Inmate death costs Alameda $8.3 million
Attorneys announced an $8.3 million settlement Tuesday in a wrongful death lawsuit filed on behalf of the family of an inmate who died in the custody of the Alameda County jail system in 2010.
Haddad & Sherwin, an Oakland-based civil rights law firm representing Martin Harrison’s family, argued that Harrison died after being shot with a Taser stun gun and beaten by sheriff’s deputies at Santa Rita Jail while going through delirium tremens, a medical condition associated with alcohol withdrawals.
The suit named Alameda County and Corizon Health, a health care provider specializing in jails and prisons, as defendants. They will pay $8.3 million in restitution to Harrison’s four adult children. The family’s attorneys called it the largest single wrongful death civil rights settlement in California history.
The attorneys alleged that during Harrison’s intake medical assessment in August 2010, he told an unsupervised licensed vocational nurse employed by Corizon Health that he had a history of alcoholism and alcohol withdrawals.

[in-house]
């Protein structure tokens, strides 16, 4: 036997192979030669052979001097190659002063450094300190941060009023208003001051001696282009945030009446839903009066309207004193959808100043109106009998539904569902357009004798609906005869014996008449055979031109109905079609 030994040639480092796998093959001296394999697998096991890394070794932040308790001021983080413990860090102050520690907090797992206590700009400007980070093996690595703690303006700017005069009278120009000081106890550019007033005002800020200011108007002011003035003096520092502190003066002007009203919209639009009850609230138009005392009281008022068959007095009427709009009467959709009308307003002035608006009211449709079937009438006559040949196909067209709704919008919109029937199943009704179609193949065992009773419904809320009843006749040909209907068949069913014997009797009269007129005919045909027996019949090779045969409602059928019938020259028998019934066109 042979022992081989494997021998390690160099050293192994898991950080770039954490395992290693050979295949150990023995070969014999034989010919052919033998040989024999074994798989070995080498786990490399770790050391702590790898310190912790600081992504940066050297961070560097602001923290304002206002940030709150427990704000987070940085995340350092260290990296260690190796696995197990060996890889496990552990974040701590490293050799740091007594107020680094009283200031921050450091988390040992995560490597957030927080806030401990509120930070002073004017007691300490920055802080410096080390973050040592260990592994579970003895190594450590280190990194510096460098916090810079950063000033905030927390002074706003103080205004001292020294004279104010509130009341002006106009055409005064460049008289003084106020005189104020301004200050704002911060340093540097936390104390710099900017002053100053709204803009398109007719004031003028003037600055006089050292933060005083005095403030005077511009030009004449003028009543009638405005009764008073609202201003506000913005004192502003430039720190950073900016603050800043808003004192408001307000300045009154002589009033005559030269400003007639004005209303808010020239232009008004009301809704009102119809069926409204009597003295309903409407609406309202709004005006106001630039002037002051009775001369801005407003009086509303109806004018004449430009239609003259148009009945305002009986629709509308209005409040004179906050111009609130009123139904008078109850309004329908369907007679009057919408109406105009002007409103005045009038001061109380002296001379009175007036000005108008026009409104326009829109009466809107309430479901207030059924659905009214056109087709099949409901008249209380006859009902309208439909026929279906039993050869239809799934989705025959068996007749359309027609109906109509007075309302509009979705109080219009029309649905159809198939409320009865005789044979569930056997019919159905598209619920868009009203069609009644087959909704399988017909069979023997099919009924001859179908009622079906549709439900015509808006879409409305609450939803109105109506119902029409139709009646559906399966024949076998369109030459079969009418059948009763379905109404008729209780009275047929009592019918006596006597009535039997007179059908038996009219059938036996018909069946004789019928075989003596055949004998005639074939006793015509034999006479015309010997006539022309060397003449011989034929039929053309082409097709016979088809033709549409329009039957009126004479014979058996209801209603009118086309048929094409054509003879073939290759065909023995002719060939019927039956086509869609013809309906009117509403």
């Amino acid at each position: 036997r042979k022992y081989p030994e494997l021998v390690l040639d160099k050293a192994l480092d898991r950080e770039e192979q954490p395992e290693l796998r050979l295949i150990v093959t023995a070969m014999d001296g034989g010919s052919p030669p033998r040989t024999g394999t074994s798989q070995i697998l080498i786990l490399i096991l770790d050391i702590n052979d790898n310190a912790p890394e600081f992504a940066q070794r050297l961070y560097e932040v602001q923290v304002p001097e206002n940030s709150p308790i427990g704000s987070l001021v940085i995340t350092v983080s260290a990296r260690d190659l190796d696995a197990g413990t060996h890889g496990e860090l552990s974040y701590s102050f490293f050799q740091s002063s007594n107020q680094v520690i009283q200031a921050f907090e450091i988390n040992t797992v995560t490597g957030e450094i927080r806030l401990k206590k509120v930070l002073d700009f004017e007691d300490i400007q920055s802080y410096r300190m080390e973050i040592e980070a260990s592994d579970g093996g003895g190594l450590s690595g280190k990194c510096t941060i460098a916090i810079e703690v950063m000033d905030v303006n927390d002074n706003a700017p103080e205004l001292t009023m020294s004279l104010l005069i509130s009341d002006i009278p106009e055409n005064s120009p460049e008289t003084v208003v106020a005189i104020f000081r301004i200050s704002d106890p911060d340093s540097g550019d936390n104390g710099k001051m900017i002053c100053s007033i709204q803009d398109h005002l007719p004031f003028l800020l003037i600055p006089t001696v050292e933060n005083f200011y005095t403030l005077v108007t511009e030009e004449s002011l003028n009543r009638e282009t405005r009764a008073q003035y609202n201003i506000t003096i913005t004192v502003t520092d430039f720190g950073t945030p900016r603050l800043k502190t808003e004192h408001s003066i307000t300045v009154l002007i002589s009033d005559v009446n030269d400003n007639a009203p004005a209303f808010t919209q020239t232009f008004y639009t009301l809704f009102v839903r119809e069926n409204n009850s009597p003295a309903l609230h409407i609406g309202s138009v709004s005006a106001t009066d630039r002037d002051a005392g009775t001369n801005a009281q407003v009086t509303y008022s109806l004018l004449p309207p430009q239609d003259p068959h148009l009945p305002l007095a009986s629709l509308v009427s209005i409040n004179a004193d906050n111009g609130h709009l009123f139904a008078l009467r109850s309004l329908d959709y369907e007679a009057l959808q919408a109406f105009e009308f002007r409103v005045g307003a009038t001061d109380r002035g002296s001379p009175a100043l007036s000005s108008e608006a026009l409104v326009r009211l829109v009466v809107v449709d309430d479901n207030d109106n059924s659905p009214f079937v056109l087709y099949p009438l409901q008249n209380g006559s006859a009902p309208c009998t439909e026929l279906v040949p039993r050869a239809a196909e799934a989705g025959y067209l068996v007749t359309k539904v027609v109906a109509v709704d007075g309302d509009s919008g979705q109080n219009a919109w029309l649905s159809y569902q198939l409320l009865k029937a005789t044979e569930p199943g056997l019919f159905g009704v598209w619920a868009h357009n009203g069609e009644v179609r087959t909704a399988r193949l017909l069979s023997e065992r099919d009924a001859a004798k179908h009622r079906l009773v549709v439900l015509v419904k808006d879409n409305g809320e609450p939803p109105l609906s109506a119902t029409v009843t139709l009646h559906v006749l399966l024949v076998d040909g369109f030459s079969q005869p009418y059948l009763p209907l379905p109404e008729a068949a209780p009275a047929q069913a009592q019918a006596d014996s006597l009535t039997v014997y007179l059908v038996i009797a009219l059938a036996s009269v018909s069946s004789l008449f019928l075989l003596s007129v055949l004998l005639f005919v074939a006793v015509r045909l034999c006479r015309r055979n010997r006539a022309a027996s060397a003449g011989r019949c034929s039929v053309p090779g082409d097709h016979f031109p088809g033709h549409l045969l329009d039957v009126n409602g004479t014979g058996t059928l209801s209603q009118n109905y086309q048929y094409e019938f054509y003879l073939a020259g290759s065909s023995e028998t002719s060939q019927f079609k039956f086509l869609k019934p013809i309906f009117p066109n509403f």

She chose not to put Harrison on alcohol withdrawal protocols, sending him into the general population without medical supervision. Three days later, he went into severe alcohol withdrawal, began hallucinating and had the altercation with the deputies, according to the attorneys.
Under California law, the vocational nurse was not qualified to do intake medical assessments without the supervision of a registered nurse. Corizon pays vocational nurses 35 percent less than registered nurses and allowed the vocational nurses to perform tasks they were not legally qualified to handle as part of a bid to cut costs, the attorneys said.
Attorney Julia Sherwin said:
“Our hope is that Corizon will embrace this reform and comply with the law in all the states. … And yes, some of us taxpayers are going to have to pay more so that inmates can have health care that complies with the law.”
As part of the settlement, Corizon will stop assigning vocational nurses to tasks that require the attention of a registered nurse under California state law. Corizon has an 8-year, $250 million contract with Alameda County and also has contracts with Santa Barbara, Tulare County and Fresno counties, the attorneys said.
Neither the Alameda County Sheriff’s office nor Corizon Health could be reached for comment this afternoon. They have announced a joint news conference at 5 p.m. in Oakland in response to the settlement.